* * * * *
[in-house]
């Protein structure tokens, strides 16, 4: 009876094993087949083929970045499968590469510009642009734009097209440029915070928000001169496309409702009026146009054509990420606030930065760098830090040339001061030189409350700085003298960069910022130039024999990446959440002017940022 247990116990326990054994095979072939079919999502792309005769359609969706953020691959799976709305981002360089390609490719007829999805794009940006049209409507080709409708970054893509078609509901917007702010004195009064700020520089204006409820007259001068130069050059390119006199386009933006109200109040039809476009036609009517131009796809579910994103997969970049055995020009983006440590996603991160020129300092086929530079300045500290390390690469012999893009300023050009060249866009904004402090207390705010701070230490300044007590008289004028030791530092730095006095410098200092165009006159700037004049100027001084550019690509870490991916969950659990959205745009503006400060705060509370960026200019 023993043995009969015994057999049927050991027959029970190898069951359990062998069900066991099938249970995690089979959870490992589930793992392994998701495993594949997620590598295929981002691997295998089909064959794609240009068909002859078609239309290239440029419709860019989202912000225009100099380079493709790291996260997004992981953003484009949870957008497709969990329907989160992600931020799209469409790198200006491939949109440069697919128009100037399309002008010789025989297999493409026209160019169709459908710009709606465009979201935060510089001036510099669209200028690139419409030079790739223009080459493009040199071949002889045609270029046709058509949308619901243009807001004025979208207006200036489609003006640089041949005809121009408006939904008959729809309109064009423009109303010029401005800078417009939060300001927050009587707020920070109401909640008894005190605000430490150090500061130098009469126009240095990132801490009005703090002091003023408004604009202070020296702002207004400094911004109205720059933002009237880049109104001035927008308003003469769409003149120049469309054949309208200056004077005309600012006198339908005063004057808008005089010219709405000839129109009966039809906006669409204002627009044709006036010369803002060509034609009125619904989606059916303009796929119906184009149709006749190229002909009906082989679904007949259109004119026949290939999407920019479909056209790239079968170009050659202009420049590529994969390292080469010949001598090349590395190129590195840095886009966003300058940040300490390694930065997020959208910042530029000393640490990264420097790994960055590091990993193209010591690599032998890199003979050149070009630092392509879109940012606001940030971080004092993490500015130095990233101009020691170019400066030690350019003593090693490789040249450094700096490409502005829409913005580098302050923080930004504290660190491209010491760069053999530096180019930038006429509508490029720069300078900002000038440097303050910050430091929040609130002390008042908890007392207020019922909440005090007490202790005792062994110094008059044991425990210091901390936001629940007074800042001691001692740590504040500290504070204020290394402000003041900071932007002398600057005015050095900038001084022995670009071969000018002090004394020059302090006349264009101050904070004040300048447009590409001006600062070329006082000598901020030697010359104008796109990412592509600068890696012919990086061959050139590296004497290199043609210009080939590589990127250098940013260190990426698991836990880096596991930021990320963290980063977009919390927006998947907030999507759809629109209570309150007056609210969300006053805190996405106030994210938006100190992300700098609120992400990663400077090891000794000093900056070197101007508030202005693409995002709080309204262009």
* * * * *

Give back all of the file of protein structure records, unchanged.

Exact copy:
[in-house]
């Protein structure tokens, strides 16, 4: 009876094993087949083929970045499968590469510009642009734009097209440029915070928000001169496309409702009026146009054509990420606030930065760098830090040339001061030189409350700085003298960069910022130039024999990446959440002017940022 247990116990326990054994095979072939079919999502792309005769359609969706953020691959799976709305981002360089390609490719007829999805794009940006049209409507080709409708970054893509078609509901917007702010004195009064700020520089204006409820007259001068130069050059390119006199386009933006109200109040039809476009036609009517131009796809579910994103997969970049055995020009983006440590996603991160020129300092086929530079300045500290390390690469012999893009300023050009060249866009904004402090207390705010701070230490300044007590008289004028030791530092730095006095410098200092165009006159700037004049100027001084550019690509870490991916969950659990959205745009503006400060705060509370960026200019 023993043995009969015994057999049927050991027959029970190898069951359990062998069900066991099938249970995690089979959870490992589930793992392994998701495993594949997620590598295929981002691997295998089909064959794609240009068909002859078609239309290239440029419709860019989202912000225009100099380079493709790291996260997004992981953003484009949870957008497709969990329907989160992600931020799209469409790198200006491939949109440069697919128009100037399309002008010789025989297999493409026209160019169709459908710009709606465009979201935060510089001036510099669209200028690139419409030079790739223009080459493009040199071949002889045609270029046709058509949308619901243009807001004025979208207006200036489609003006640089041949005809121009408006939904008959729809309109064009423009109303010029401005800078417009939060300001927050009587707020920070109401909640008894005190605000430490150090500061130098009469126009240095990132801490009005703090002091003023408004604009202070020296702002207004400094911004109205720059933002009237880049109104001035927008308003003469769409003149120049469309054949309208200056004077005309600012006198339908005063004057808008005089010219709405000839129109009966039809906006669409204002627009044709006036010369803002060509034609009125619904989606059916303009796929119906184009149709006749190229002909009906082989679904007949259109004119026949290939999407920019479909056209790239079968170009050659202009420049590529994969390292080469010949001598090349590395190129590195840095886009966003300058940040300490390694930065997020959208910042530029000393640490990264420097790994960055590091990993193209010591690599032998890199003979050149070009630092392509879109940012606001940030971080004092993490500015130095990233101009020691170019400066030690350019003593090693490789040249450094700096490409502005829409913005580098302050923080930004504290660190491209010491760069053999530096180019930038006429509508490029720069300078900002000038440097303050910050430091929040609130002390008042908890007392207020019922909440005090007490202790005792062994110094008059044991425990210091901390936001629940007074800042001691001692740590504040500290504070204020290394402000003041900071932007002398600057005015050095900038001084022995670009071969000018002090004394020059302090006349264009101050904070004040300048447009590409001006600062070329006082000598901020030697010359104008796109990412592509600068890696012919990086061959050139590296004497290199043609210009080939590589990127250098940013260190990426698991836990880096596991930021990320963290980063977009919390927006998947907030999507759809629109209570309150007056609210969300006053805190996405106030994210938006100190992300700098609120992400990663400077090891000794000093900056070197101007508030202005693409995002709080309204262009």